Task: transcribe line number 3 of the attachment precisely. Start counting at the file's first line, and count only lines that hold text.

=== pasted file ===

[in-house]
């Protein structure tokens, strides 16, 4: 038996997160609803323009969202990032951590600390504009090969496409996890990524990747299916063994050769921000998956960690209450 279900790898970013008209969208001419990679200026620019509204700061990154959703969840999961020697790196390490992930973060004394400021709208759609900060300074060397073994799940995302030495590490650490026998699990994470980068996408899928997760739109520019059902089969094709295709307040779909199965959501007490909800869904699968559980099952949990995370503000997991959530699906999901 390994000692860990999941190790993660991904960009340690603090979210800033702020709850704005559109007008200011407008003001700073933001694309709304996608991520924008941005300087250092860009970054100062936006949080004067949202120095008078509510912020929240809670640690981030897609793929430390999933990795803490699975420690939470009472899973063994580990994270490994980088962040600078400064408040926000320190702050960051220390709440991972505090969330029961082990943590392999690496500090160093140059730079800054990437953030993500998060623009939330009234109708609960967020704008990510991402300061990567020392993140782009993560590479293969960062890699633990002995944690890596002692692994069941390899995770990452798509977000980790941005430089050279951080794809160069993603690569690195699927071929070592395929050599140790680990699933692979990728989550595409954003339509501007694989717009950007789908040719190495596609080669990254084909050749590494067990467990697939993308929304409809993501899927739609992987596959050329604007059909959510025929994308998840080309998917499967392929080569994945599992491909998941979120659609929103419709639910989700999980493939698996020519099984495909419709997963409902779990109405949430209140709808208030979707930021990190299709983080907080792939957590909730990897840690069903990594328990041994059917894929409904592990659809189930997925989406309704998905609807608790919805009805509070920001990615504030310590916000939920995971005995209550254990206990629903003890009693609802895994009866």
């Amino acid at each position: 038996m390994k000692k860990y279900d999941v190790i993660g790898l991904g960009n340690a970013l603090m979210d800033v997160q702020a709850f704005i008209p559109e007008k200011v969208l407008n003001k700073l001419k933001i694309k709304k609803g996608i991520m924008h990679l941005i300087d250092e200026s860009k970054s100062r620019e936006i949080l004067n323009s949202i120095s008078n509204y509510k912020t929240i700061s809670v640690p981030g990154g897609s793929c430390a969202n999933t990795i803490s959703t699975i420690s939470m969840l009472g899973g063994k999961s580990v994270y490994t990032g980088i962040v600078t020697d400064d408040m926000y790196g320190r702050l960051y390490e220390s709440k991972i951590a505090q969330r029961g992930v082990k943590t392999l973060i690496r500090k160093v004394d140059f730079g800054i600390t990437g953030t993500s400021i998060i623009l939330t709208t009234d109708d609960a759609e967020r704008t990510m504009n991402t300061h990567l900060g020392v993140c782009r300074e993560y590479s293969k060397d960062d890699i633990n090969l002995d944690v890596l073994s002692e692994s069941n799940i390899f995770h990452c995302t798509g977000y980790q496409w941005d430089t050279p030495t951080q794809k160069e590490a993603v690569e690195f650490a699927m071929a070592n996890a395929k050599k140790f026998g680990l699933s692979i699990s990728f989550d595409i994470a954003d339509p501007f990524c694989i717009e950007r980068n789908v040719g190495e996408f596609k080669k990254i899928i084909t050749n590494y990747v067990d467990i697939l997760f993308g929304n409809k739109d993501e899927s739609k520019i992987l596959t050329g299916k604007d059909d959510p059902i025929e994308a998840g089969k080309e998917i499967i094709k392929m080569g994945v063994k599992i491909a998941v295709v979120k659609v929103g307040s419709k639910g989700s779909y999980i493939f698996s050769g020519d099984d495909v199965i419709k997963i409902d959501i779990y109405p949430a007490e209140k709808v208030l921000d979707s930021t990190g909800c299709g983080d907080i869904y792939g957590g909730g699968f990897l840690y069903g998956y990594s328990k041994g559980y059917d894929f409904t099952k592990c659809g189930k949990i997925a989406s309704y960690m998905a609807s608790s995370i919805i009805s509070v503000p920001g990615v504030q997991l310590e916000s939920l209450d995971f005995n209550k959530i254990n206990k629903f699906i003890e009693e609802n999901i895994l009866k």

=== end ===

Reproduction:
């Amino acid at each position: 038996m390994k000692k860990y279900d999941v190790i993660g790898l991904g960009n340690a970013l603090m979210d800033v997160q702020a709850f704005i008209p559109e007008k200011v969208l407008n003001k700073l001419k933001i694309k709304k609803g996608i991520m924008h990679l941005i300087d250092e200026s860009k970054s100062r620019e936006i949080l004067n323009s949202i120095s008078n509204y509510k912020t929240i700061s809670v640690p981030g990154g897609s793929c430390a969202n999933t990795i803490s959703t699975i420690s939470m969840l009472g899973g063994k999961s580990v994270y490994t990032g980088i962040v600078t020697d400064d408040m926000y790196g320190r702050l960051y390490e220390s709440k991972i951590a505090q969330r029961g992930v082990k943590t392999l973060i690496r500090k160093v004394d140059f730079g800054i600390t990437g953030t993500s400021i998060i623009l939330t709208t009234d109708d609960a759609e967020r704008t990510m504009n991402t300061h990567l900060g020392v993140c782009r300074e993560y590479s293969k060397d960062d890699i633990n090969l002995d944690v890596l073994s002692e692994s069941n799940i390899f995770h990452c995302t798509g977000y980790q496409w941005d430089t050279p030495t951080q794809k160069e590490a993603v690569e690195f650490a699927m071929a070592n996890a395929k050599k140790f026998g680990l699933s692979i699990s990728f989550d595409i994470a954003d339509p501007f990524c694989i717009e950007r980068n789908v040719g190495e996408f596609k080669k990254i899928i084909t050749n590494y990747v067990d467990i697939l997760f993308g929304n409809k739109d993501e899927s739609k520019i992987l596959t050329g299916k604007d059909d959510p059902i025929e994308a998840g089969k080309e998917i499967i094709k392929m080569g994945v063994k599992i491909a998941v295709v979120k659609v929103g307040s419709k639910g989700s779909y999980i493939f698996s050769g020519d099984d495909v199965i419709k997963i409902d959501i779990y109405p949430a007490e209140k709808v208030l921000d979707s930021t990190g909800c299709g983080d907080i869904y792939g957590g909730g699968f990897l840690y069903g998956y990594s328990k041994g559980y059917d894929f409904t099952k592990c659809g189930k949990i997925a989406s309704y960690m998905a609807s608790s995370i919805i009805s509070v503000p920001g990615v504030q997991l310590e916000s939920l209450d995971f005995n209550k959530i254990n206990k629903f699906i003890e009693e609802n999901i895994l009866k």